I’ve read many Holocaust testimonials, including memoirs, articles, and have watched testimonials from Yad VaShem and the United States Holocaust Memorial Museum. Additionally, I’ve been able to visit Yad VaShem, Israel’s Holocaust Memorial. Despite the hype, The Tattooist of Auschwitz is unfortunately one of the poorest written stories I’ve ever read.
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The Tattooist of Auschwitz Review
The Tattooist of Auschwitz by Heather Morris is under fiction, but is based on the true story of one of the tattooists of Auschwitz, Lale, and his love story. It’s been a bestseller, which was one of the reasons I was so excited to give it a try. (It had been on hold for three months now!)
The more I continued to read this book, the more I disliked it. From a novel’s perspective, the writing is terrible. It originally started as a screenplay, and it feels like it. All of the characters, including Lale and his lover Gita, are poorly developed. The dialogue is terrible. Their story is written in present-tense and we are only offered the bare-bones glimpse of their daily lives in Auschwitz. Morris also missed an incredible opportunity to explore the moral implications of being seen as a “collaborator” while also being a victim of the Nazis.
Many supporters of the novel agree that the book was poorly written, but believe the message, story, and perspective of the war make it a story worth reading. Some reviews have also said they didn’t mind the writing style because Morris was trying to be faithful to Lale’s story, and perhaps that was just his style.
At first I felt the same way, but the more I read it, the more I cringed at this idea. This is not an accurate portrayal of life in Auschwitz or during the Holocaust and it should not be treated as such. I understand when historical liberties are taken, but some parts, including Gita’s number and information about Mengele, were flat out wrong. Still, I can sometimes forgive these if the heart of the story takes intact.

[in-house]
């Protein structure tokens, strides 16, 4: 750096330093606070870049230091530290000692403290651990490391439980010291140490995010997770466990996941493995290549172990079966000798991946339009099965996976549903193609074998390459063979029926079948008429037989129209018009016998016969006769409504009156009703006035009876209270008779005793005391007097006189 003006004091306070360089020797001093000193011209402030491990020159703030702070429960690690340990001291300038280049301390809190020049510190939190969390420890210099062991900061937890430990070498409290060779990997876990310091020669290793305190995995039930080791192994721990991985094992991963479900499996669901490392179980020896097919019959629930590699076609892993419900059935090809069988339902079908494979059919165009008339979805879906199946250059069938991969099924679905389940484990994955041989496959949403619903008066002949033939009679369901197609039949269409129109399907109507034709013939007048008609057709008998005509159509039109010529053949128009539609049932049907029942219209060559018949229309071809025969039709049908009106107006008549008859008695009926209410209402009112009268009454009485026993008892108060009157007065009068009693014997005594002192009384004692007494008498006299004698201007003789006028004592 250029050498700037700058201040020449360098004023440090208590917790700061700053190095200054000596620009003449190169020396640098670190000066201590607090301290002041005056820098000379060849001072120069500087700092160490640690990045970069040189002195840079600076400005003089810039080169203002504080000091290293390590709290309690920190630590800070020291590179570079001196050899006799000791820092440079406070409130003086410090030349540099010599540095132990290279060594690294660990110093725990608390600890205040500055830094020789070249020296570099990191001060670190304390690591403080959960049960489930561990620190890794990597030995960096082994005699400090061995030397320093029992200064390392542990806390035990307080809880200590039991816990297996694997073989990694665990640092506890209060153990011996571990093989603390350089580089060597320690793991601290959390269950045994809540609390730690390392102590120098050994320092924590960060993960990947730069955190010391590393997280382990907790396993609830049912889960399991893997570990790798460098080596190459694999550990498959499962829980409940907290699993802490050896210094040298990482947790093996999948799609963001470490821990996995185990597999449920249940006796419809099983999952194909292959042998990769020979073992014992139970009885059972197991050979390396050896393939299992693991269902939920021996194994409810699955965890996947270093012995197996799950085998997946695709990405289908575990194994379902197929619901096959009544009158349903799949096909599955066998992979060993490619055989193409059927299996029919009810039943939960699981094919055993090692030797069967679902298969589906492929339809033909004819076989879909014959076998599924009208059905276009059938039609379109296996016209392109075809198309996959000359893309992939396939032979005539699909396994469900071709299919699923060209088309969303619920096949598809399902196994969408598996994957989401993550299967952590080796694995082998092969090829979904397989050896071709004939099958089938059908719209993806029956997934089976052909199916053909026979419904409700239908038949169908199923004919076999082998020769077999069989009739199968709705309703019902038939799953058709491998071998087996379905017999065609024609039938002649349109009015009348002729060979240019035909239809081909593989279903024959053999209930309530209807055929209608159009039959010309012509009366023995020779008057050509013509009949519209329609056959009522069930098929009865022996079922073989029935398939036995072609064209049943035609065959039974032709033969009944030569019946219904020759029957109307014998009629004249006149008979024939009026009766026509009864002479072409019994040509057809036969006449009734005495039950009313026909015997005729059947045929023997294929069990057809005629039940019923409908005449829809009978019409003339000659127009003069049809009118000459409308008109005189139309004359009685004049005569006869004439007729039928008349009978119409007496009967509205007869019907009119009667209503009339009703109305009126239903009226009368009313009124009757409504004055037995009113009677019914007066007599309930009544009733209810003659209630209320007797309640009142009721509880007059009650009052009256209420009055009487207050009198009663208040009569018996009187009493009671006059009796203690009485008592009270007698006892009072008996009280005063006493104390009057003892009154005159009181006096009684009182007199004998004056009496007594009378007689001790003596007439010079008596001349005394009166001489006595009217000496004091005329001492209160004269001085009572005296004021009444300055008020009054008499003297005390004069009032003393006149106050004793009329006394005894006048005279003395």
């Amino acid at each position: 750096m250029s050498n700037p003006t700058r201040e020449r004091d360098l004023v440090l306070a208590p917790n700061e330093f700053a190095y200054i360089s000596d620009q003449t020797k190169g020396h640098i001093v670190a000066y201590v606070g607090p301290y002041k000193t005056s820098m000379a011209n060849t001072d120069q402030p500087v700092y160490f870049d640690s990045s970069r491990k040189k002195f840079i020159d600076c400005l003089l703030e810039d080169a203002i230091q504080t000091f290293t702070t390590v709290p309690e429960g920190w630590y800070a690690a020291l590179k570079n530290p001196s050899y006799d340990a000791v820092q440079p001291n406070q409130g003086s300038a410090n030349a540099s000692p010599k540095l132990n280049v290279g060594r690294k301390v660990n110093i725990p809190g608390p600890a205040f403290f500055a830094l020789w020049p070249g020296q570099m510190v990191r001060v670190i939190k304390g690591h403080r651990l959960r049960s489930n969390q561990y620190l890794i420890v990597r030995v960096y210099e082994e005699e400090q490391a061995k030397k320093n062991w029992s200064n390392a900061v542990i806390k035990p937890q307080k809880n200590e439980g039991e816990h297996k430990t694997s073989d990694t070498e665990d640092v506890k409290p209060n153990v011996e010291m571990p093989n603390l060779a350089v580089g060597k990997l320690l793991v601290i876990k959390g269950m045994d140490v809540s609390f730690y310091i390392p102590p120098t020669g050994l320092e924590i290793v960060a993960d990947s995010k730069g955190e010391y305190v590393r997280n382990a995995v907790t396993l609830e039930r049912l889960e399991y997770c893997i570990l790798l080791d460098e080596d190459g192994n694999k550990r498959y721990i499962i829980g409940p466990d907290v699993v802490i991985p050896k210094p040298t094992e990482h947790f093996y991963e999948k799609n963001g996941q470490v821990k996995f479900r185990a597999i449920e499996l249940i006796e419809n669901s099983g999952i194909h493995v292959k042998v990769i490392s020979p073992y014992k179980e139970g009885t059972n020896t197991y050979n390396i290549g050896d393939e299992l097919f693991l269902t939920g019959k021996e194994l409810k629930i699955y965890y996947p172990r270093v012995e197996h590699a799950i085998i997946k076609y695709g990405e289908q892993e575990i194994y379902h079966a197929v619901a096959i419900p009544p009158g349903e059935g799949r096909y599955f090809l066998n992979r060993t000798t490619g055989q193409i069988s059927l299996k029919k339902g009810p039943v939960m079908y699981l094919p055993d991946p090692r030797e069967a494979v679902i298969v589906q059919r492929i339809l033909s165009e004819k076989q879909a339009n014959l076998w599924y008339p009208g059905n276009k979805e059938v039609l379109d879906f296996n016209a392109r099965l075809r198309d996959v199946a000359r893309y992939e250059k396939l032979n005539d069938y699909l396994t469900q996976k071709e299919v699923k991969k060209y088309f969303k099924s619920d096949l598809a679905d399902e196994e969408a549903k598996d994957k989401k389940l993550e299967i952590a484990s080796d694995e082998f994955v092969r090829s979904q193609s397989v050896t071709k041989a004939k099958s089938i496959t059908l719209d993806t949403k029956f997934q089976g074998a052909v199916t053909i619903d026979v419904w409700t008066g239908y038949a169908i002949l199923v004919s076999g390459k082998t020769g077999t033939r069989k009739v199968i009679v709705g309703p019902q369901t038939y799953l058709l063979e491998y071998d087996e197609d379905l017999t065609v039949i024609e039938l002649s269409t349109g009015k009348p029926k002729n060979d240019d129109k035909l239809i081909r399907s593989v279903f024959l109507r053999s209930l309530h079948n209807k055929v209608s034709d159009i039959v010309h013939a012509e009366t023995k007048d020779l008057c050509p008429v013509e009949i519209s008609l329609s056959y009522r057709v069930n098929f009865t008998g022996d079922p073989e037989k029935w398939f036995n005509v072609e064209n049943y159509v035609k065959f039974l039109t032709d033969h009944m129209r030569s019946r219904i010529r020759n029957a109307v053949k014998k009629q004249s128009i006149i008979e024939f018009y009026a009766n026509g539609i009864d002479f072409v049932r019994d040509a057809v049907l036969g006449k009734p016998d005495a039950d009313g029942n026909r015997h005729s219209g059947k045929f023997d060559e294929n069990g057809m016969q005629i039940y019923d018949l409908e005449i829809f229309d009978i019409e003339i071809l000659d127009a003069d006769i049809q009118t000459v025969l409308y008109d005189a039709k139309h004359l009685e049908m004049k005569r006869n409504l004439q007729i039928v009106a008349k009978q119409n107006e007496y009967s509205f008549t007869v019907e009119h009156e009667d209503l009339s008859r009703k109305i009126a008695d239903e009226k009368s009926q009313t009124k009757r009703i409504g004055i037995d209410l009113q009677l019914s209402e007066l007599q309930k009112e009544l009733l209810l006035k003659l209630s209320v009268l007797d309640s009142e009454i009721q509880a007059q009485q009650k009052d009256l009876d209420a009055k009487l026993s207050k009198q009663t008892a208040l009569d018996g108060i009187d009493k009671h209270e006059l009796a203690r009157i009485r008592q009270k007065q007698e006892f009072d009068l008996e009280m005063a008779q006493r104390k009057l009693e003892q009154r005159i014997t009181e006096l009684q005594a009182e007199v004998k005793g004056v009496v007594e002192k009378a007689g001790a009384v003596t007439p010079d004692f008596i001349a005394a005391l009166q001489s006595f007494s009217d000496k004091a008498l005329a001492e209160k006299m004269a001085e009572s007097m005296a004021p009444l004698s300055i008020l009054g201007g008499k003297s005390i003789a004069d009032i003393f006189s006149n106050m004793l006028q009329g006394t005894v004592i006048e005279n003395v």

As for Lale’s experience in Auschwitz, it felt very superficial, very simplified. Lale seems to easily smuggle in things whenever he needs them, and makes love to Gita several times in scenes that feel Hollywood. The horrors and realities of Auschwitz are packaged in a sweet love story that felt superficial. After doing some research on the story, there were other historical inaccuracies, both little and big, that makes me wonder why the author didn’t just make this “inspired” by true events.
Even the Auschwitz Memorial and Museum stated they could not recommend it as accurate of life in Auschwitz because of glaring errors a historian could have fixed. It feels lazy at best, and almost dangerous at worst since most people who don’t know much about Auschwitz are treating it as fact, which I don’t blame them for. It also feels like an injustice to Lale because even with historical liberties taken, he deserves to have his story told accurately.
I’ve read several other books in the “fictional memoir” realm – novels that are based on a person’s life, but are under fiction because of historical liberties taken. In those other books, I’ve enjoyed their story and the liberties were mainly for dialogue. This book does not do Lale and Gita’s story justice and it is not as accurate as it is portrayed. I recently realized Schindler’s List is under fiction but with the same premise – Schindler was a real-life Nazi who rescued over 1,000 Jews by employing them in his factory, with creative liberties taken. I’m anxious to finally to get to read that classic and see how it compares to this one.
There is no doubt Lale and Gita have an incredible story, and I so wish their story was given appropriate justice. And, I’d still like to read another testimony of one of the tattooists of Auschwitz since like the sondorkommando, they had such a unique role that blurred morality. If it were a movie, I’d probably go watch it. Based on their son Gary Sokolov’s testimony at the end, it seemed as if Lale and Gita had anything but a superficial relationship and they seemed very committed to each other.
However, because of the inaccuracies, its portrayal as a testimony of life in Auschwitz, and better Holocaust memoirs (and fiction) out there, I cannot recommend this story at all. For all the hype and praise this one is getting, there are several other little-known memoirs out there that are more worth reading. If you’re looking for a realistic perspective of life in Auschwitz, I’d recommend Man’s Search for Meaning by Viktor Frankl, Night by Elie Wiesel, or Survival in Auschwitz by Primo Levi. If you’re looking for a good love story, find another story.
Holocaust Movies for Middle and High School (this list is great for adults too, but was written from an educational standpoint!)